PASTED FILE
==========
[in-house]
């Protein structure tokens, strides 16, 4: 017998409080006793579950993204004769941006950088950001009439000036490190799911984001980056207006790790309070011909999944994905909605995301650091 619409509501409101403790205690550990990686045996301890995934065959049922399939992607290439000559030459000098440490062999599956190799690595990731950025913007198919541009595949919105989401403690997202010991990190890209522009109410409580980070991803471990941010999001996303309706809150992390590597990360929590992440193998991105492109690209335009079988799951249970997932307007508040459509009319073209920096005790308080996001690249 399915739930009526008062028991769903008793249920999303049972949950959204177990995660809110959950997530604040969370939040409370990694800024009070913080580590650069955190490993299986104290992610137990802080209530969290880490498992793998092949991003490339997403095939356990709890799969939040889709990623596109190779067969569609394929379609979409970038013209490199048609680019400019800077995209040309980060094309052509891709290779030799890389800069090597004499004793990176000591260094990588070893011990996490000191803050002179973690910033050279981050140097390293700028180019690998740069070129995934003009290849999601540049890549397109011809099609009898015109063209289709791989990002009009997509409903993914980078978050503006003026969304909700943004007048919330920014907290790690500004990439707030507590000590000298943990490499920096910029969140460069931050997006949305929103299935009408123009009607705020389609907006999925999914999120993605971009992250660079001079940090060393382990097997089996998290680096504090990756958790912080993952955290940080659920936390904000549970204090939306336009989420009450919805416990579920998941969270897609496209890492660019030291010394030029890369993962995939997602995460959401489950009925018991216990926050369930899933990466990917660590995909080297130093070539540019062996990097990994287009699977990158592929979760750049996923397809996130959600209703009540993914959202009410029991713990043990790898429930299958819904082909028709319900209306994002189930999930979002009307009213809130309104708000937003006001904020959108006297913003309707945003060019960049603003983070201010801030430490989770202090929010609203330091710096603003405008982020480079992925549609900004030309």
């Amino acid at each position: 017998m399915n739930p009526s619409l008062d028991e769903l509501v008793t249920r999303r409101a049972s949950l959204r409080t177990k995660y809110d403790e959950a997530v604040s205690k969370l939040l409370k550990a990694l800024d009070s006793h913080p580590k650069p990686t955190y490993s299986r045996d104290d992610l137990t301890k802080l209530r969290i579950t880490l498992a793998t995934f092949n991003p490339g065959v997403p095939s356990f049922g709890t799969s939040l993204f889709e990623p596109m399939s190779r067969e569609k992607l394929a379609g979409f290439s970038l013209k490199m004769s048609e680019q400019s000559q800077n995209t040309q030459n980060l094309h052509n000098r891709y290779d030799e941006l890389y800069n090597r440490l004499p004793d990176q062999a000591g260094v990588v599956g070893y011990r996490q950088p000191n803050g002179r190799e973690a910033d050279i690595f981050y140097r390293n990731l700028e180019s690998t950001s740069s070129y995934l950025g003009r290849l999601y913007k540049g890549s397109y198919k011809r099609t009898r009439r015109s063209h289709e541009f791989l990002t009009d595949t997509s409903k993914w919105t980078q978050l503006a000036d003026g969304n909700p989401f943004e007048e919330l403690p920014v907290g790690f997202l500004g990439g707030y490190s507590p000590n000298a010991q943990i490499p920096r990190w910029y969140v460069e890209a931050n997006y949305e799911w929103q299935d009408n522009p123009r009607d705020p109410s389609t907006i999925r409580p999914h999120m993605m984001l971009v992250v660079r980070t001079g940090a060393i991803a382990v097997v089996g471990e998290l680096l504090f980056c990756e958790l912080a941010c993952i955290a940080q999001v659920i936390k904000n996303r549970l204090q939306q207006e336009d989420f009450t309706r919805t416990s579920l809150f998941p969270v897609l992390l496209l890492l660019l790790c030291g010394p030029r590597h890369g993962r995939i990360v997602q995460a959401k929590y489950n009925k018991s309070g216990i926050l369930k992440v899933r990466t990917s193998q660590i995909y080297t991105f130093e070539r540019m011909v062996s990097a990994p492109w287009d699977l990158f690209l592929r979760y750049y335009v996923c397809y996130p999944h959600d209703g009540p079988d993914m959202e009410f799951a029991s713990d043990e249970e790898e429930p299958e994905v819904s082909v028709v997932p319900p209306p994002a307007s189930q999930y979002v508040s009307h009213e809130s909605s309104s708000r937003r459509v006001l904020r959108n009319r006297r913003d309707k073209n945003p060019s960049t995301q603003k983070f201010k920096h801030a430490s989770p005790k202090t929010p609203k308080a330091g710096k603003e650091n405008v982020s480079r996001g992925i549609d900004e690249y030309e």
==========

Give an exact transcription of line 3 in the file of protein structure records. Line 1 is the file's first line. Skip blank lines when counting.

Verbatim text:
């Amino acid at each position: 017998m399915n739930p009526s619409l008062d028991e769903l509501v008793t249920r999303r409101a049972s949950l959204r409080t177990k995660y809110d403790e959950a997530v604040s205690k969370l939040l409370k550990a990694l800024d009070s006793h913080p580590k650069p990686t955190y490993s299986r045996d104290d992610l137990t301890k802080l209530r969290i579950t880490l498992a793998t995934f092949n991003p490339g065959v997403p095939s356990f049922g709890t799969s939040l993204f889709e990623p596109m399939s190779r067969e569609k992607l394929a379609g979409f290439s970038l013209k490199m004769s048609e680019q400019s000559q800077n995209t040309q030459n980060l094309h052509n000098r891709y290779d030799e941006l890389y800069n090597r440490l004499p004793d990176q062999a000591g260094v990588v599956g070893y011990r996490q950088p000191n803050g002179r190799e973690a910033d050279i690595f981050y140097r390293n990731l700028e180019s690998t950001s740069s070129y995934l950025g003009r290849l999601y913007k540049g890549s397109y198919k011809r099609t009898r009439r015109s063209h289709e541009f791989l990002t009009d595949t997509s409903k993914w919105t980078q978050l503006a000036d003026g969304n909700p989401f943004e007048e919330l403690p920014v907290g790690f997202l500004g990439g707030y490190s507590p000590n000298a010991q943990i490499p920096r990190w910029y969140v460069e890209a931050n997006y949305e799911w929103q299935d009408n522009p123009r009607d705020p109410s389609t907006i999925r409580p999914h999120m993605m984001l971009v992250v660079r980070t001079g940090a060393i991803a382990v097997v089996g471990e998290l680096l504090f980056c990756e958790l912080a941010c993952i955290a940080q999001v659920i936390k904000n996303r549970l204090q939306q207006e336009d989420f009450t309706r919805t416990s579920l809150f998941p969270v897609l992390l496209l890492l660019l790790c030291g010394p030029r590597h890369g993962r995939i990360v997602q995460a959401k929590y489950n009925k018991s309070g216990i926050l369930k992440v899933r990466t990917s193998q660590i995909y080297t991105f130093e070539r540019m011909v062996s990097a990994p492109w287009d699977l990158f690209l592929r979760y750049y335009v996923c397809y996130p999944h959600d209703g009540p079988d993914m959202e009410f799951a029991s713990d043990e249970e790898e429930p299958e994905v819904s082909v028709v997932p319900p209306p994002a307007s189930q999930y979002v508040s009307h009213e809130s909605s309104s708000r937003r459509v006001l904020r959108n009319r006297r913003d309707k073209n945003p060019s960049t995301q603003k983070f201010k920096h801030a430490s989770p005790k202090t929010p609203k308080a330091g710096k603003e650091n405008v982020s480079r996001g992925i549609d900004e690249y030309e």